My first meal plan…it’s the one I used to lose 60+kilos!!

For some reason this year after some drastic changes to my life in the 2nd part of last year, I decided it would be a good idea to concentrate on finishing my degree so I would have a means to support my son and I.

As part of that I looked at trying to finish my degree within the next two years, so I can go on to study further and also so I can work by the time he goes to Kindy. Summer School was my great idea. Starting 5th January for 6 weeks. It’s a concentrated courses which is great and fast but it covers a lot of information in such a small timeframe.

With that said I’m 4 weeks in and only had probably 2 breakdowns that resulted in tears and questioning my choices and my dedication as a parent boo!One subject I have been studying this summer school is Dietary Planning Across the Lifespan. Fun right!! Especially when our lecturer is an accredited Dietician who works in the Chronic Disease area and is working towards her PhD, awesome!!

We were given a case study and problems for the client which included being overweight, a busy mother of 2 and wanting a 3rd child but is tired, real tired and unfit and no energy. She didn’t have the best diet as it involved convenience foods due to lack of time and lack of energy or eating around the kids.

I chose to advise the client to start incorporating more paleo, hunter-gatherer, low carb high fat style meals. Not only to help the client but to help the children’s behaviour and quality of sleep also (there was more about this in my assignment). I devised a 7 day meal plan based on these and planned the week so it was based on easy meals that might have incorporated the slow cooker sometimes or cooking extra at night to re-invent for lunch the next day (for herself and the kids see Belinda from The Root Cause about how she gets the kids to eat leftovers for school lunch).  

This way of eating has been chosen as the ‘physicians and nutritionists are increasingly convinced that the dietary habits adopted by Western society make an important etiologic contribution to coronary heart disease, hypertension, diabetes and some types of cancer’ (Eaton and Konner 1985). Frassetto et al. (2009) concluded that even a ‘short-term consumption of a Paleolithic type diet improves blood pressure and glucose tolerance, decreases insulin secretion, increases insulin sensitivity and improves lipid profiles. Although there are varying ideologies in regards to this style of eating, there are also similarities to the Australian Dietary Guidelines (National Health and Medical Research Council 2013) such as focussing the intake on fresh foods and foods high in fats such as avocados, nuts, and eggs and to reduce the intake and frequency of ‘extra’ or ‘discretionary’ foods (Dieticians Association of Australia 2016). Loren Cordain (The Paleo Diet 2016), describes Paleo as grass-produced meat, fish/seafood, fresh fruit and veggies, eggs, nuts and seeds, healthful oil (olive, walnut, flaxseed, macadamia, avocado, coconut). In regards to macronutrient ratios this could be anywhere between 22-40% carbohydrates, 19-35% protein and 28-58% fat (Cordain et al. 2000, p. 682-692).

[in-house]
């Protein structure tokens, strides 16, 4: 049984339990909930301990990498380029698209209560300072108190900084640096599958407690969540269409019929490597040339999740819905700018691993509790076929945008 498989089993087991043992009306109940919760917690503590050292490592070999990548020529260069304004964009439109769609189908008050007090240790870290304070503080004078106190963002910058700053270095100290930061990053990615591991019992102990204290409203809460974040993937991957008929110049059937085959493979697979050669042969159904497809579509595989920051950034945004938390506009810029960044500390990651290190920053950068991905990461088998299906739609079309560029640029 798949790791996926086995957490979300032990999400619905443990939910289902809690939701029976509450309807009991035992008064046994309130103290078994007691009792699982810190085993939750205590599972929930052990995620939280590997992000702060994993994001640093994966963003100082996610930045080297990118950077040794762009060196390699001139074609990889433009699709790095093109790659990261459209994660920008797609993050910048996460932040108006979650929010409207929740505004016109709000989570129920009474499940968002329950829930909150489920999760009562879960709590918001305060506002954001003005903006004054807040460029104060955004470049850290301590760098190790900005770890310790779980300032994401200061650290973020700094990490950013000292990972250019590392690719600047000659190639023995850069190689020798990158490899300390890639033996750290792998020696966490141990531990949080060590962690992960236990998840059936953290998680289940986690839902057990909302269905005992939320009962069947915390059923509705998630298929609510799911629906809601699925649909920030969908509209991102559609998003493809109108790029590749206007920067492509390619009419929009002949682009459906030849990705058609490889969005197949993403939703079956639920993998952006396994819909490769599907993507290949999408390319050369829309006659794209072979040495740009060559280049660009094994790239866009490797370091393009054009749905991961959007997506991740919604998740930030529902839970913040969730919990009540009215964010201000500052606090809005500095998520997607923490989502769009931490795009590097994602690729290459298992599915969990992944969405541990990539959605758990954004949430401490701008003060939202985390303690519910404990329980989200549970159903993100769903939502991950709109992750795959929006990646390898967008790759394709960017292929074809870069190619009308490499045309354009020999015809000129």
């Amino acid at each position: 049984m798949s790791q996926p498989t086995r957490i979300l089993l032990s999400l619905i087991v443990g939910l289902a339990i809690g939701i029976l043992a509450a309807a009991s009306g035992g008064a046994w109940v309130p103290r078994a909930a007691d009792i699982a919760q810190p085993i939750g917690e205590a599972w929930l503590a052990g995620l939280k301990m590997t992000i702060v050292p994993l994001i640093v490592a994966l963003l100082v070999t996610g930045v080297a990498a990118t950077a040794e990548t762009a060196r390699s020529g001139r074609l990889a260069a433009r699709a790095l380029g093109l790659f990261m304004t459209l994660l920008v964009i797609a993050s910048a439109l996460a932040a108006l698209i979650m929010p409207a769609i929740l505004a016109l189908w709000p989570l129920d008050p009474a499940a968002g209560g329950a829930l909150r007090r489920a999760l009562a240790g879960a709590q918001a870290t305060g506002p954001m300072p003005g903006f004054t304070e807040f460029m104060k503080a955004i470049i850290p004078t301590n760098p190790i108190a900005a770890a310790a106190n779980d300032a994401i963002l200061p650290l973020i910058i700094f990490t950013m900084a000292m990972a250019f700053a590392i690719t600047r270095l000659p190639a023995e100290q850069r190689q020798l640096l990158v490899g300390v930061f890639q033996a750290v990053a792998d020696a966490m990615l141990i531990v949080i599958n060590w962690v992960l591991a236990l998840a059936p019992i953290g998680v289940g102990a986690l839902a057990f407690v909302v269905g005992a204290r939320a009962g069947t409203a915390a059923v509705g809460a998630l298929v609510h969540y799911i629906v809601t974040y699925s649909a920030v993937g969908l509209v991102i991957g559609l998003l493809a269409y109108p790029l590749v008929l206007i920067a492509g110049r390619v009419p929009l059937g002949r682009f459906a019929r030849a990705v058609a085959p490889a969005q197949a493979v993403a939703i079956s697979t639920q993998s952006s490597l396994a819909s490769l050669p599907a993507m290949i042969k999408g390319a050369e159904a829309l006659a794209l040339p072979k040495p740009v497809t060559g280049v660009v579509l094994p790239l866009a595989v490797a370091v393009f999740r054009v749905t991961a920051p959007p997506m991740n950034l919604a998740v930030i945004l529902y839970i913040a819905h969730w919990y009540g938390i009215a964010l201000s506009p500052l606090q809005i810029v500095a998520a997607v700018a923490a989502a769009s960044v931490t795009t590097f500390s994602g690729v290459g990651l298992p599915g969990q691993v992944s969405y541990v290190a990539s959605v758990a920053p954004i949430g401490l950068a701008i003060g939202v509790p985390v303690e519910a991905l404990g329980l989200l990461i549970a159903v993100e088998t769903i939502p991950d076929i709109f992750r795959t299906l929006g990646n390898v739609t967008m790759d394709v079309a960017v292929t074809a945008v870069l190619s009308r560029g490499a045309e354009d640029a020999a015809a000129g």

Remembering this is not an overnight process.

  • This is an idea as to how leftovers can be utilised and how you can save time by prepping ahead or cooking extra or cooking for the next day.
  • Snacks can be prepared on the Sunday night and again on Wednesday and kept in the fridge for the kids to access as after school snacks and for ease of packing lunches in the mornings.
  • Condiments can be made in a huge batch and stored for months except Mayonaise which can be made weekly.
  • Breads and buns can be cooked and stored in the freezer and just defrosted when needed.
  • This way of eating is about choosing better sources of protein, fat and carbohydrates, that balance out the insulin and blood sugar levels as well as satiating enough to not have the 3pm slump.
  • You may even find you no longer need to snack and their portions will naturally reduce as the body is being nourished with good fats.
  • You may even start to do naturally, intermittent fasting.
  • The incorporation of the added vegetables means more fibre which in turn helps to regulate the bowels with sufficient hydration.
  • Eating Paleo because of the increased satiety (feeling of fullness), naturally decreases calorie intake and therefor along with lots of other factors result in weight loss.

On a personal note, this is how I ate and what I started to change to when I lost mega amounts of kilos but in total it took me 12mths (in its entirety 2 years) to get to eating like this regularly. It will be unsustainable if you say ‘ok it’s monday, let’s go grocery shopping and get all the food and start cooking’, you will burn out. You will likely give up and it wouldn’t have changed anything! Pick a meal and make that one week. Maybe you decide to take you lunch twice a week. Or maybe you have healthy choice snacks ready in the fridge for when you (and the kids) get home. Gradual changes make for lifelong changes.

Check out my next post for my weight loss extravaganza!!

What changes would you make?

Do you think this is acheivable over time?

If not, why?

What’s stopping you from making changes in your life?

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